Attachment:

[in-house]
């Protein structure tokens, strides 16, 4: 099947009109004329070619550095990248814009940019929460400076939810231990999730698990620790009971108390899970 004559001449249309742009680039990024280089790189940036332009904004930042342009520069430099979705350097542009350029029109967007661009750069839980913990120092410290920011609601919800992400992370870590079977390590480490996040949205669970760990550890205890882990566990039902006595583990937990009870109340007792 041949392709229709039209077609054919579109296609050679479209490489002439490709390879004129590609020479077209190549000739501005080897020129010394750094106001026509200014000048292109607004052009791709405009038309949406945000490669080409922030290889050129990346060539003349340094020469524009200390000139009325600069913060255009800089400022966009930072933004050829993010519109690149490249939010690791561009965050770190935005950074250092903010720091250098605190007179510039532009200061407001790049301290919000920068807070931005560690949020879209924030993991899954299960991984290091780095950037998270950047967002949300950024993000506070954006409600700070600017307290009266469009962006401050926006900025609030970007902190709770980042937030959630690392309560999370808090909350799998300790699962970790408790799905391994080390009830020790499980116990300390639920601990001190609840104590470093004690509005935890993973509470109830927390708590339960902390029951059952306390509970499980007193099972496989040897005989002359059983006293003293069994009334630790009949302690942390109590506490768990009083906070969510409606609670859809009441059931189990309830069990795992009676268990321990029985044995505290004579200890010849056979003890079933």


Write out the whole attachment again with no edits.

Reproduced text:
[in-house]
């Protein structure tokens, strides 16, 4: 099947009109004329070619550095990248814009940019929460400076939810231990999730698990620790009971108390899970 004559001449249309742009680039990024280089790189940036332009904004930042342009520069430099979705350097542009350029029109967007661009750069839980913990120092410290920011609601919800992400992370870590079977390590480490996040949205669970760990550890205890882990566990039902006595583990937990009870109340007792 041949392709229709039209077609054919579109296609050679479209490489002439490709390879004129590609020479077209190549000739501005080897020129010394750094106001026509200014000048292109607004052009791709405009038309949406945000490669080409922030290889050129990346060539003349340094020469524009200390000139009325600069913060255009800089400022966009930072933004050829993010519109690149490249939010690791561009965050770190935005950074250092903010720091250098605190007179510039532009200061407001790049301290919000920068807070931005560690949020879209924030993991899954299960991984290091780095950037998270950047967002949300950024993000506070954006409600700070600017307290009266469009962006401050926006900025609030970007902190709770980042937030959630690392309560999370808090909350799998300790699962970790408790799905391994080390009830020790499980116990300390639920601990001190609840104590470093004690509005935890993973509470109830927390708590339960902390029951059952306390509970499980007193099972496989040897005989002359059983006293003293069994009334630790009949302690942390109590506490768990009083906070969510409606609670859809009441059931189990309830069990795992009676268990321990029985044995505290004579200890010849056979003890079933």